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Lessons in school board secrecy

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Communications technologies raise issues concerning openness of board meetings From the Winter 2005 issue of The News Media & The…

Communications technologies raise issues concerning openness of board meetings

From the Winter 2005 issue of The News Media & The Law, page 21.

By Ryan Lozar

In the early 1980s, “60 Minutes” reporter Harry Reasoner gathered members of an Arkansas school board for a conversation about school desegregation. The interview piqued the public’s interest, but not as Reasoner intended. The session &#151 called to discuss the 25th anniversary of school integration &#151 violated an Arkansas open meetings law requiring school boards to notify the public before discussing school business, Stephens Media Group reported.

Twenty years later, state laws continue to prohibit closed school board meetings. But unlike two decades ago, Internet chat rooms and other technology present new ways for school boards to violate &#151 wittingly or unwittingly &#151 open meetings laws.

Some education reporters still “feel that school boards don’t get the concept of their responsibility to be open,” said Lisa J. Walker, executive director of the Education Writers Association, which has 1,000 members. “Education reporters have many roadblocks that are thrown in their way by those whom they cover.”

Take the Northampton, Pa., school board member who invited three of her colleagues to her parents’ house on a Sunday afternoon last summer to discuss a multimillion-dollar renovation plan for the local high school.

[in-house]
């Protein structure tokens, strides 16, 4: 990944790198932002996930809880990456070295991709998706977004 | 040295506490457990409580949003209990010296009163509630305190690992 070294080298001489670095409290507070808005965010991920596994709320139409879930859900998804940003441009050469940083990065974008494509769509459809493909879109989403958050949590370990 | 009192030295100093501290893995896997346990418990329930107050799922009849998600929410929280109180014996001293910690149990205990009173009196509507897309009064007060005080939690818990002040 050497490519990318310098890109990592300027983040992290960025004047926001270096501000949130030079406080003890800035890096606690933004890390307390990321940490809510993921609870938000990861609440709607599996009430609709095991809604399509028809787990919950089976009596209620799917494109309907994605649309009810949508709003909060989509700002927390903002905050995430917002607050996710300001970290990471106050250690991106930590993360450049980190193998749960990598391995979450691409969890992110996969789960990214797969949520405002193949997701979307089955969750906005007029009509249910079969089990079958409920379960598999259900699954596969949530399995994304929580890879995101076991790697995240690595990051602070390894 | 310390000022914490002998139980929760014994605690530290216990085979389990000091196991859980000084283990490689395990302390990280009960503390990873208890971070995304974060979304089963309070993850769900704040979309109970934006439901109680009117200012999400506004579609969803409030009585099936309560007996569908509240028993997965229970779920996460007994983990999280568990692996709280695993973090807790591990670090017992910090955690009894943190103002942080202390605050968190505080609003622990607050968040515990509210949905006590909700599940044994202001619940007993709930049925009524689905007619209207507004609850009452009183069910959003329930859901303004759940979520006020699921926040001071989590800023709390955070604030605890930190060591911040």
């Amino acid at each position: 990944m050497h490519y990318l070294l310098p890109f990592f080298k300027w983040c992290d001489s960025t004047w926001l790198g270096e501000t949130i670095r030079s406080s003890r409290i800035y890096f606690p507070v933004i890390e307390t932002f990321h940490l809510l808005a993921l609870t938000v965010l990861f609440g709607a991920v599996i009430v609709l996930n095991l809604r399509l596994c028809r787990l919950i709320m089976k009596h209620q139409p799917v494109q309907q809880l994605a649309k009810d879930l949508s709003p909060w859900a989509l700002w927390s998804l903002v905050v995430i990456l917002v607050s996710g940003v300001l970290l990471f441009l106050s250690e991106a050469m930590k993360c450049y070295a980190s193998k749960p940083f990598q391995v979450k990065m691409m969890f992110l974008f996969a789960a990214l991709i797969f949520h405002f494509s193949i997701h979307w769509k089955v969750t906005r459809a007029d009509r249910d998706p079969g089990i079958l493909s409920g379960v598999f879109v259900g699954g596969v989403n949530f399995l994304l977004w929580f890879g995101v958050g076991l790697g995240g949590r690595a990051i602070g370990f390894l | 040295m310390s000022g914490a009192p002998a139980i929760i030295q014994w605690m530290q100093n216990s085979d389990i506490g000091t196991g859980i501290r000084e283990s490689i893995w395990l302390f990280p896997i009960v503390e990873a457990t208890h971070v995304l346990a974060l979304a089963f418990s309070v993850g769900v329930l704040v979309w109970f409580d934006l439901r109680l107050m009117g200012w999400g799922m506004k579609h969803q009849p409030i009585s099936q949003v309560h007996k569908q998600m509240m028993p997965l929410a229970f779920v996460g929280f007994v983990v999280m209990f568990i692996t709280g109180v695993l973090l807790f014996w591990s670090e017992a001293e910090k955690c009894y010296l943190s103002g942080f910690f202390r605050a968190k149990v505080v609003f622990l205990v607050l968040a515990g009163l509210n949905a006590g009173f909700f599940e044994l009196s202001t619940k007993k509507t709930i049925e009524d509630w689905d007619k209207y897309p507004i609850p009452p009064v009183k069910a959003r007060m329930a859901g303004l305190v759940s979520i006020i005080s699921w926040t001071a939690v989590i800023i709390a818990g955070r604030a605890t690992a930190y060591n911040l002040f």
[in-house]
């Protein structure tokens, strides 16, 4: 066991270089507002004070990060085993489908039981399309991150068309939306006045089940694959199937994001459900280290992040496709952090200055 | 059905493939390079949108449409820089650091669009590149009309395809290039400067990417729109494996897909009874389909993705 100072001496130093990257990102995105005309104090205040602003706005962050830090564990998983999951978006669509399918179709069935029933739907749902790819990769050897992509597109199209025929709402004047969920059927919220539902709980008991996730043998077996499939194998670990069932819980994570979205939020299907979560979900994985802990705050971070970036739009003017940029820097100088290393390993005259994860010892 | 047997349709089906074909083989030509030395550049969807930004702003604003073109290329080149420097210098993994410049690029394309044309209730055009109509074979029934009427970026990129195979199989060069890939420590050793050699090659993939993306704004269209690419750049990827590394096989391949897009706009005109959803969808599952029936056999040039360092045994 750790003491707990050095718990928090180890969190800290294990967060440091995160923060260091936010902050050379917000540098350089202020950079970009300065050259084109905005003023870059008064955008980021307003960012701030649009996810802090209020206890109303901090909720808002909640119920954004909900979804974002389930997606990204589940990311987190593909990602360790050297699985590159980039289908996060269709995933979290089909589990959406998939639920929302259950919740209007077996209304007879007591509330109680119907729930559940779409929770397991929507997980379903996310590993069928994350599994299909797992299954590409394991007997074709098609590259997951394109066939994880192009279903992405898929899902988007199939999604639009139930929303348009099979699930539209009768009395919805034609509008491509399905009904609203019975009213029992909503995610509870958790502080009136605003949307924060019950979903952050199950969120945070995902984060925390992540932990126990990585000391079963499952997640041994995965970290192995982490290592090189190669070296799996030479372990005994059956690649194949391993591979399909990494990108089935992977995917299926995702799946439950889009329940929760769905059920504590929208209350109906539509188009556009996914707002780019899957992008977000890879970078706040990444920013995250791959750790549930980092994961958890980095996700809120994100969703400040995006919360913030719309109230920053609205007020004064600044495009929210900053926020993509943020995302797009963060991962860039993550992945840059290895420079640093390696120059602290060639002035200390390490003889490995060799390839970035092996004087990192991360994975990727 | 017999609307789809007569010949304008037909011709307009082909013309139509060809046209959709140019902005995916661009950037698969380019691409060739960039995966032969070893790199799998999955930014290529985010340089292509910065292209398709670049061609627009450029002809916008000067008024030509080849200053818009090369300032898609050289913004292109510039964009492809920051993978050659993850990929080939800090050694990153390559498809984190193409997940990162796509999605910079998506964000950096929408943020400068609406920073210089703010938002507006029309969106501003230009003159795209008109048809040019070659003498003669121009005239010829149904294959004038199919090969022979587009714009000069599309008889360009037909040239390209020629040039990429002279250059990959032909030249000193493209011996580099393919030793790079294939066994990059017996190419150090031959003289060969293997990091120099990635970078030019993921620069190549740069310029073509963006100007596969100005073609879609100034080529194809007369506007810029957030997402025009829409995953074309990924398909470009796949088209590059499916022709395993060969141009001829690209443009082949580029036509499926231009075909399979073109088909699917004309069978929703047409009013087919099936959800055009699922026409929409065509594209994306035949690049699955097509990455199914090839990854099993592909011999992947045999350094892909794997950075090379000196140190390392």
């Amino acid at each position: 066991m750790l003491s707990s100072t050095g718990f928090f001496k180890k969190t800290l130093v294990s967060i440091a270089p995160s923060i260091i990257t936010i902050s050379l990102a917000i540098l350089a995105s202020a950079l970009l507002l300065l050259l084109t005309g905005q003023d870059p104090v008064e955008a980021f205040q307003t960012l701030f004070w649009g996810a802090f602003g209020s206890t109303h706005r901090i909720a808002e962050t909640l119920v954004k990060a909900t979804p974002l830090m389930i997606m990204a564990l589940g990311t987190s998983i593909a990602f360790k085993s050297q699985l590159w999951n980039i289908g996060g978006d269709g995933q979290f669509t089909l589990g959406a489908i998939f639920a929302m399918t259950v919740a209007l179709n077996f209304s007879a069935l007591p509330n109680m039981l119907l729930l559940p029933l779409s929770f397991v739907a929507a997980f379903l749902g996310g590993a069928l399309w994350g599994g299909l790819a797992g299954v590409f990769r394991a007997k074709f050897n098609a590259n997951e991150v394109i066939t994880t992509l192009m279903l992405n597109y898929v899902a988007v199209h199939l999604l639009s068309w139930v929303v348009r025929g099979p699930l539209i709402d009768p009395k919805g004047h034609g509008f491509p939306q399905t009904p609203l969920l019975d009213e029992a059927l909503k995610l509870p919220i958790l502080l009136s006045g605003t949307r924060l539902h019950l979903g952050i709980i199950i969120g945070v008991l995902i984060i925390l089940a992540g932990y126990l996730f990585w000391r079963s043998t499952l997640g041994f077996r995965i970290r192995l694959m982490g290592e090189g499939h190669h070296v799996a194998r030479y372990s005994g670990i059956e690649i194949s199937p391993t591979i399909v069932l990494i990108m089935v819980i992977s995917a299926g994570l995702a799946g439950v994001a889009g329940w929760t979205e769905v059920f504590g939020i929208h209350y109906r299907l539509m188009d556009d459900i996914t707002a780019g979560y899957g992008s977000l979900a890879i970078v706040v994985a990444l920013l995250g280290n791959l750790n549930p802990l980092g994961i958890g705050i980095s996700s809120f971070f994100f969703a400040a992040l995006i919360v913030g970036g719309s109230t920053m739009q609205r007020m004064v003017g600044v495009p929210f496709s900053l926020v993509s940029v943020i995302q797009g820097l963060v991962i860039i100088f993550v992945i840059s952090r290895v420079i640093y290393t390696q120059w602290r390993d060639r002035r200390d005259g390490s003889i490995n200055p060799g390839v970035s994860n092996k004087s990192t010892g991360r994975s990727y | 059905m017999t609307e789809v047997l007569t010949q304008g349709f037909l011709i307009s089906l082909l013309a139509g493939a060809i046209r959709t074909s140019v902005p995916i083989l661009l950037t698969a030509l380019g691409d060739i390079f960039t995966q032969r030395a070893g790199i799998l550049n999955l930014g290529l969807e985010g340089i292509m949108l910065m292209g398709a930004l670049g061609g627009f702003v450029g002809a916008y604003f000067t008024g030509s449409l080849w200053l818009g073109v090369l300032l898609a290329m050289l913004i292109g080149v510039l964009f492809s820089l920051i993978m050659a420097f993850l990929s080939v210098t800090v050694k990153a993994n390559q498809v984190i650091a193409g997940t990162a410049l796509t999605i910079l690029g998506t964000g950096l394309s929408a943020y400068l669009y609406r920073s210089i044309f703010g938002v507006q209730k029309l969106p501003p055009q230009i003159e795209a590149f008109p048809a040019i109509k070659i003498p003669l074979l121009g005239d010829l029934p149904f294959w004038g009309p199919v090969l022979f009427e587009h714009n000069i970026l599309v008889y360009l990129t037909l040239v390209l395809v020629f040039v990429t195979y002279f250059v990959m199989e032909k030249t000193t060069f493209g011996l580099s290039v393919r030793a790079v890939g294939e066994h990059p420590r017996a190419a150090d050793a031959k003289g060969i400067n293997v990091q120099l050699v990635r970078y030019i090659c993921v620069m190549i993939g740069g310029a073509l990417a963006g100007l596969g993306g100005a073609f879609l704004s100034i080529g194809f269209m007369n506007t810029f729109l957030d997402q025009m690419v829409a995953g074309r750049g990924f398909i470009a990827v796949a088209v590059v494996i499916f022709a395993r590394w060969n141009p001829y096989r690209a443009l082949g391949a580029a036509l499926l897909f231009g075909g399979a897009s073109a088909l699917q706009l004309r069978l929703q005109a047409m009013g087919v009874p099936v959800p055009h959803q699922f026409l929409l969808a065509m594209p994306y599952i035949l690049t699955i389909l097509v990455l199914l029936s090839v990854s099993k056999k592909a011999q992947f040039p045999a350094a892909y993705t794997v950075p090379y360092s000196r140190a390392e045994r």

When Madelyn Kemp, vice president of the school board, was criticized for violating the spirit of state open meetings law, she wrote a guest column in The (Allentown) Morning Call defiantly, though correctly, noting that “a violation only occurs when a quorum, five members of the board, is present. . . . Two, three or four members may meet without violating the Sunshine Law. “

Unlike Pennsylvania, Florida law thwarts such bad faith manipulations of quorum thresholds by requiring media notification when even two school board members meet, said Lori Crouch, assistant director at the Education Writers Association. Unfortunately, she added, “reporters get spoiled in Florida.”

Another way school boards evade open-access laws is by taking retreats. Cast as exercises promoting team spirit and consensus-building, these meetings present irresistible opportunities to discuss public business.

At a Buffalo, N.Y., school board retreat, a quorum of school board members ditched discussion of a hypothetical scenario and instead talked about an impending superintendent search. They emerged from the retreat having drafted a complete candidate search strategy, formulated entirely in secret. Julie Underwood, general counsel of the National School Boards Association, strongly disapproves of such tactics. Open meetings laws “are there for a purpose:” public discourse and open decision-making.

In a February 2004 ruling affecting school boards in Mississippi, the state Supreme Court in Gannett River States Publishing Corp. Inc. v. Jackson conceded that the open meetings law did not apply to government bodies’ purely social gatherings, but that a city council retreat did not meet that definition when its members used it to discuss official business.